Some metrics still apply
Metrics that do still work—sometimes—involve battery life in mobile devices, and operating current in data centers. These are real numbers, but they’re not necessarily the same everywhere. A smart phone battery will last longer when it’s connected to a strong WiFi signal than when it’s constantly searching for a signal, for example. And use cases vary greatly from one person to the next, one region to the next, and one company to the next, making it difficult to arrive at averages.

Moreover, while battery life may be a critical marketing approach in wearable electronics, and efficiency is critical in hard-to-reach places, such as a sensor in outer space or an implantable medical device, the metric is far less important in most automotive applications, home electronics, or anything with a plug. An LED bulb that costs $1 more per year to run isn’t going to register on most consumers’ radar.

“Power is one aspect that will become more important in many markets,” said Charlie Janac, chairman and CEO of Arteris. “Some chips will be differentiated based on superior architecture, and others will be based on time to market. There are markets that are relatively slow, but in some of them time is critical. In those markets, chips will be differentiated based on availability. If it takes you two years to get a chip done and someone else can do it in 12 months, they’re going to win. The only way to do that is with a platform strategy.”

That platform approach also allows companies to target narrow market slices that they couldn’t with more general-purpose chips. “You can add and subtract blocks and software for specific markets,” said Janac.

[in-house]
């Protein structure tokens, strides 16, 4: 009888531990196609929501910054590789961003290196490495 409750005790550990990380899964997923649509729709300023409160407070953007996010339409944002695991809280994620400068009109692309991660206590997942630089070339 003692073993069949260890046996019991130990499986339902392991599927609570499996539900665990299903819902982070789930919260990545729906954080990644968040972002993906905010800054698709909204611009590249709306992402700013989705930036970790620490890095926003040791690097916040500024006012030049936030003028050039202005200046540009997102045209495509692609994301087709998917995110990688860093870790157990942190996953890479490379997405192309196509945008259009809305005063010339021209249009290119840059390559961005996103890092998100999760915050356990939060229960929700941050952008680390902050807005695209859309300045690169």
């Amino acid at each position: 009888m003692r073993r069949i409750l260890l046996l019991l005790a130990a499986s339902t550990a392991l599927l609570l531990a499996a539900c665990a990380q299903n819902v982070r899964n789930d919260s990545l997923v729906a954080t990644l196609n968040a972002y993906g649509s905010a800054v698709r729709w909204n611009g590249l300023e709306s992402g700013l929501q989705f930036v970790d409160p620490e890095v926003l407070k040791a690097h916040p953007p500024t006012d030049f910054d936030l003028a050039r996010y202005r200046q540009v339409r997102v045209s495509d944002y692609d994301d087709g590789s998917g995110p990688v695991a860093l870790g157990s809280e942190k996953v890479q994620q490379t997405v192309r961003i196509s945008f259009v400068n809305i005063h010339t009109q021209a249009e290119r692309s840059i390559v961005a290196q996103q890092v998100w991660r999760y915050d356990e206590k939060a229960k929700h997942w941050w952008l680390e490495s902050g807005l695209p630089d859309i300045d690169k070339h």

But all of this is very market-dependent. Open-Silicon’s Salim noted that in some markets the differentiator is cost per quote. “They may not care if it’s 16nm or 28nm, as long as it meets the specs,” he said. “In other markets that doesn’t work.”

Also important are metrics such as address space—the number of bits in software. While Apple stunned the smart phone world by creating a 64-bit address space in iOS, that opened the door to better memory performance.

“The implications for a software migration path are how much memory you can reasonably put in a device,” said Cadence’s Rowen. “To get past 4 gigabytes of flash, you need to use 64 bit addresses.”

Another metric that matters is quality, although that’s generally a combination of reliability and usability over time. There are cases, though, where quality is apparent immediately. Synopsys’ Domic said that while more functionality is being built into smart phones, the quality of the voice call hasn’t improved. “You have to remember that you are building a phone,” he said.